As we manage through the pandemic, there has been a lot of rhetoric about how we manage resources both human and natural.
We saw this impact early on the textile sector as high street retailers systematically walked away from garment contracts that threatened to cripple producing countries such as Bangladesh that derive over 80 per cent of their GDP from the ready made garment sector.
Over the past 10 years, the natural fibre market has seen a marked improvement in the demand for sustainably produced fibres. This is becoming more critical as legislation forces companies to report on the source of their raw materials and the conditions under which their product is produced.
Commercial business decisions are being heavily influenced by consumer sentiment conveyed through social media. It would be nice to think retailers make decisions in order to do the right and ethical thing, but businesses are changing their behaviour because negative behaviour can be easily identified and Tweeted, Insta'ed, WhatsApped.
In an April 2020 report issued by The Apparel Coalition, it outlined sustainable fashion prior to the pandemic and the long-term view post the pandemic. They concluded 'transparency will be highly relevant for all stakeholders. Sustainability will be enabled by technology and can be leveraged to drive innovation across design, supply chain management, and new business models.'
We have seen unprecedented disruption to the textile supply chain, but with disruption comes opportunity. At least one garment producer is testing an app that tracks the sustainability credentials of the fibre and the supply chain for the garments they produce. They provide this data to the consumer via a scannable item on their garments.
In Australia, we have adopted the Better Cotton Initiative, a mass balance system which tracks the trade of cotton produced under the BCI determined practices and allows it to be used with conventional cottons, so long as they are used in equal proportions. This platform was the first of its kind and reaches over 10,000 supply chain participants, whilst supporting sustainable farming practices in developing countries.
Australian cotton has one of the most enviable reputations for its practice of continuous improvement in all areas; be it from seed breeding technology, integrated pest management on farm, to sustainable farm practices that employ the latest technology which is primarily developed in Australia.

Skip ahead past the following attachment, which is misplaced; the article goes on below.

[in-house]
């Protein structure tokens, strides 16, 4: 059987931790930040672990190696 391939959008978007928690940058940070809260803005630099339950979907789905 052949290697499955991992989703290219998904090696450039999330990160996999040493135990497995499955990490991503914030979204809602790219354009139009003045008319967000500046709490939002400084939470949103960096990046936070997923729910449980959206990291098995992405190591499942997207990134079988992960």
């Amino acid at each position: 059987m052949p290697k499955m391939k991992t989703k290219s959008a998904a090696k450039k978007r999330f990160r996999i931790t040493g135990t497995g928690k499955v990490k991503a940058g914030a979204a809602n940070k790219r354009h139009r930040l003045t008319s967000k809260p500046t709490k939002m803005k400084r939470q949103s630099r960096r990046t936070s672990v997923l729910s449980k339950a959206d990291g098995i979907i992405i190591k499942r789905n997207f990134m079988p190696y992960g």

Sustainability and the measures we use in Australia - arguably to one of the highest standards in global cotton growing - is not enough on its own. For sustainability credentials to be valued they need to be identified, captured and made transparent.
As we mature in the traceability space, we are using various methods to trace cotton back to the farm level. There are traceability technologies currently being used in Australia, Oritain and Fibre Trace which provide different methods for retailers to trace and verify the raw cotton that makes up the yarn and fabric they are sourcing. BCI is itself launching a project to explore a traceability system and the planning phase is underway.
There are no statistics to show the percentage of garments produced through vertical integration versus those produced when there may be five to six different ownership points throughout the supply chain - spinning mill, dying house, yarn trader, knitter/weaver, garment producer and retailer. As merchants we can't choose to only partner with vertically integrated garment producers to shorten the chain and therefore attain an ease of transparency from farm to garment. The current system is what we must deal with. Domestically, Cotton Australia's 'Cotton to Market' strategy has had success in working with numerous Australian retailers to connect the supply chain with the help of ACSA members and promote Australian cotton in their products.
Without doubt, the retail sector is paying more attention to transparency and to really understanding their supply chain. This fact became quite evident for us trading Australian cotton last year when BCI banned the certification of cotton grown in Xinjiang Province, Western China. We are now seeing a renewed demand for BCI credits for Australian cotton as the supply chain pivots to a more secure and reliable source of sustainably produced cotton.
In Australia, our MyBMP program covers 10 key areas farm operations and includes online self-assessment mechanisms and practical tools and auditing processes to ensure that Australian cotton is produced according to best practice. MyBMP underpins our BCI registration and is an excellent opportunity to promote our social license to operate; the reach can expand beyond proving to ourselves and our legislature that we are a responsible agricultural industry.
It is my view the signal for the future is to focus on the sustainability but also on traceability of our fibre; both must be integrated throughout the industry to be able to scale up and be robust in its integrity. If we are to take advantage of the disruption, take the opportunity to further add to the quality and reputation of Australian cotton, we should really focus on and value our MyBMP program. A larger uptake of MyBMP, coupled with an industry focus on data capture and traceability will certainly add value to the globally renowned brand that is Australian Cotton.